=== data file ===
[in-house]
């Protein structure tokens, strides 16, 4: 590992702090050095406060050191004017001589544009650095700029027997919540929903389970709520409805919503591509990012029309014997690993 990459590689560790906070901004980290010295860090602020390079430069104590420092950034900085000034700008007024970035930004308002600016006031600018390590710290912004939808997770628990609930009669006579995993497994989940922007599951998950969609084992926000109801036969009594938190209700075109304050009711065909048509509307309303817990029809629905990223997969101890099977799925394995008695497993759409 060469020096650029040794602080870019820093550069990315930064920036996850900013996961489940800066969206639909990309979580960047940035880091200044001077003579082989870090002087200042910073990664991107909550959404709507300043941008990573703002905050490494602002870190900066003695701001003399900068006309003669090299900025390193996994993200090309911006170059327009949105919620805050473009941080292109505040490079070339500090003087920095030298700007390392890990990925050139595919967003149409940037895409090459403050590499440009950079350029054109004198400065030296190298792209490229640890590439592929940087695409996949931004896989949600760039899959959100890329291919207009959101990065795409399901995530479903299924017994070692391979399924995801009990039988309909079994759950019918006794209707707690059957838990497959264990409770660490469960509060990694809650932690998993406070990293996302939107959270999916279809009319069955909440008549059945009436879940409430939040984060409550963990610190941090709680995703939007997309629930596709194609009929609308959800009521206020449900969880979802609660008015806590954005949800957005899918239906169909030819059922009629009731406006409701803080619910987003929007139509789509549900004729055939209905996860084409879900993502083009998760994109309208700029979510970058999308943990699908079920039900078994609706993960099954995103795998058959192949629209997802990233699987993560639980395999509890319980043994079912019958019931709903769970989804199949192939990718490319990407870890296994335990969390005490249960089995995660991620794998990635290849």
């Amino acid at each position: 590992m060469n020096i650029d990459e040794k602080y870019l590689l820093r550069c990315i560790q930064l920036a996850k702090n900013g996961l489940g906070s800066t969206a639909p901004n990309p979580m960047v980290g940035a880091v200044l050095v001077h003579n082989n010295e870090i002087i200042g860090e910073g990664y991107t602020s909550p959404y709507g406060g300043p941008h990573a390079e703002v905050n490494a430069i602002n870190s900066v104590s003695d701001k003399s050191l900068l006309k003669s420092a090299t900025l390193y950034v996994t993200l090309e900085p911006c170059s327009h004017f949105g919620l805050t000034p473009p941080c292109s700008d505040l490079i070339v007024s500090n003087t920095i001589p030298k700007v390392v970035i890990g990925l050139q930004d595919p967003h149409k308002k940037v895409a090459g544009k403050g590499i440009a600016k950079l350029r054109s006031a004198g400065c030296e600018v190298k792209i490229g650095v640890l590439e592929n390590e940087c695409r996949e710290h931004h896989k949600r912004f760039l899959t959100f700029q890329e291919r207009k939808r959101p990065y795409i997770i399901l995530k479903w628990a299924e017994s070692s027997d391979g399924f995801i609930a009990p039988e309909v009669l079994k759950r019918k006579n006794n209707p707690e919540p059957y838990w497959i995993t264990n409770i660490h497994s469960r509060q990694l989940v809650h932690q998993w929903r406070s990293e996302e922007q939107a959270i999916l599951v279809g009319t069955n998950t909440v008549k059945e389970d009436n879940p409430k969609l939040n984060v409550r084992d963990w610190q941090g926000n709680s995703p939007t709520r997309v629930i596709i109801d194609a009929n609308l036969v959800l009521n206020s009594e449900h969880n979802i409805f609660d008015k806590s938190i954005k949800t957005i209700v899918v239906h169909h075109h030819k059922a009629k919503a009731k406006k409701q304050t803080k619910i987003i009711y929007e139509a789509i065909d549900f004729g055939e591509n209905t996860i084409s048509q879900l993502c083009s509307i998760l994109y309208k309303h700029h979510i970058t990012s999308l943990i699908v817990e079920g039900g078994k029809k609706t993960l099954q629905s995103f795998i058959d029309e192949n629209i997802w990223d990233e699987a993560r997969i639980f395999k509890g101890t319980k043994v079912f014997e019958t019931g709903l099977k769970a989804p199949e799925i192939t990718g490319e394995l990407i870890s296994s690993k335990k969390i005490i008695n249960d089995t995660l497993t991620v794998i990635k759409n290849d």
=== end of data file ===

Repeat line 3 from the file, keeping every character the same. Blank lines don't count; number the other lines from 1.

């Amino acid at each position: 590992m060469n020096i650029d990459e040794k602080y870019l590689l820093r550069c990315i560790q930064l920036a996850k702090n900013g996961l489940g906070s800066t969206a639909p901004n990309p979580m960047v980290g940035a880091v200044l050095v001077h003579n082989n010295e870090i002087i200042g860090e910073g990664y991107t602020s909550p959404y709507g406060g300043p941008h990573a390079e703002v905050n490494a430069i602002n870190s900066v104590s003695d701001k003399s050191l900068l006309k003669s420092a090299t900025l390193y950034v996994t993200l090309e900085p911006c170059s327009h004017f949105g919620l805050t000034p473009p941080c292109s700008d505040l490079i070339v007024s500090n003087t920095i001589p030298k700007v390392v970035i890990g990925l050139q930004d595919p967003h149409k308002k940037v895409a090459g544009k403050g590499i440009a600016k950079l350029r054109s006031a004198g400065c030296e600018v190298k792209i490229g650095v640890l590439e592929n390590e940087c695409r996949e710290h931004h896989k949600r912004f760039l899959t959100f700029q890329e291919r207009k939808r959101p990065y795409i997770i399901l995530k479903w628990a299924e017994s070692s027997d391979g399924f995801i609930a009990p039988e309909v009669l079994k759950r019918k006579n006794n209707p707690e919540p059957y838990w497959i995993t264990n409770i660490h497994s469960r509060q990694l989940v809650h932690q998993w929903r406070s990293e996302e922007q939107a959270i999916l599951v279809g009319t069955n998950t909440v008549k059945e389970d009436n879940p409430k969609l939040n984060v409550r084992d963990w610190q941090g926000n709680s995703p939007t709520r997309v629930i596709i109801d194609a009929n609308l036969v959800l009521n206020s009594e449900h969880n979802i409805f609660d008015k806590s938190i954005k949800t957005i209700v899918v239906h169909h075109h030819k059922a009629k919503a009731k406006k409701q304050t803080k619910i987003i009711y929007e139509a789509i065909d549900f004729g055939e591509n209905t996860i084409s048509q879900l993502c083009s509307i998760l994109y309208k309303h700029h979510i970058t990012s999308l943990i699908v817990e079920g039900g078994k029809k609706t993960l099954q629905s995103f795998i058959d029309e192949n629209i997802w990223d990233e699987a993560r997969i639980f395999k509890g101890t319980k043994v079912f014997e019958t019931g709903l099977k769970a989804p199949e799925i192939t990718g490319e394995l990407i870890s296994s690993k335990k969390i005490i008695n249960d089995t995660l497993t991620v794998i990635k759409n290849d």